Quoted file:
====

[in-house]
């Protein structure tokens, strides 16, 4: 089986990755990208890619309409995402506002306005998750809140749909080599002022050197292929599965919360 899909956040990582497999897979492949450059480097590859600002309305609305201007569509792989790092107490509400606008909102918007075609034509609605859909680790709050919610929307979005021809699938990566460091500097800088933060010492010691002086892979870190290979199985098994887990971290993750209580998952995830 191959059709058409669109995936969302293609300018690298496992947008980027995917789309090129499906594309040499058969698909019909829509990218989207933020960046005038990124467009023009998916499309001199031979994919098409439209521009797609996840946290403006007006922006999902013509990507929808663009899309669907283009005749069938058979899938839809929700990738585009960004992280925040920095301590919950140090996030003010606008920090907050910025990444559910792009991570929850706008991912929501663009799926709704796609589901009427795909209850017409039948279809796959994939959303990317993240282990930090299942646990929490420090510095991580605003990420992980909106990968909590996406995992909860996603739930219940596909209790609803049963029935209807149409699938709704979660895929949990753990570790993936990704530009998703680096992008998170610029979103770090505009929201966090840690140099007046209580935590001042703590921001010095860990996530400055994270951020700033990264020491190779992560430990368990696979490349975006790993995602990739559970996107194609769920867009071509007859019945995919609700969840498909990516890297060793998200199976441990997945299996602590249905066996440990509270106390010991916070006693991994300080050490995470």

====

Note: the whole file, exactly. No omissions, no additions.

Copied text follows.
[in-house]
């Protein structure tokens, strides 16, 4: 089986990755990208890619309409995402506002306005998750809140749909080599002022050197292929599965919360 899909956040990582497999897979492949450059480097590859600002309305609305201007569509792989790092107490509400606008909102918007075609034509609605859909680790709050919610929307979005021809699938990566460091500097800088933060010492010691002086892979870190290979199985098994887990971290993750209580998952995830 191959059709058409669109995936969302293609300018690298496992947008980027995917789309090129499906594309040499058969698909019909829509990218989207933020960046005038990124467009023009998916499309001199031979994919098409439209521009797609996840946290403006007006922006999902013509990507929808663009899309669907283009005749069938058979899938839809929700990738585009960004992280925040920095301590919950140090996030003010606008920090907050910025990444559910792009991570929850706008991912929501663009799926709704796609589901009427795909209850017409039948279809796959994939959303990317993240282990930090299942646990929490420090510095991580605003990420992980909106990968909590996406995992909860996603739930219940596909209790609803049963029935209807149409699938709704979660895929949990753990570790993936990704530009998703680096992008998170610029979103770090505009929201966090840690140099007046209580935590001042703590921001010095860990996530400055994270951020700033990264020491190779992560430990368990696979490349975006790993995602990739559970996107194609769920867009071509007859019945995919609700969840498909990516890297060793998200199976441990997945299996602590249905066996440990509270106390010991916070006693991994300080050490995470």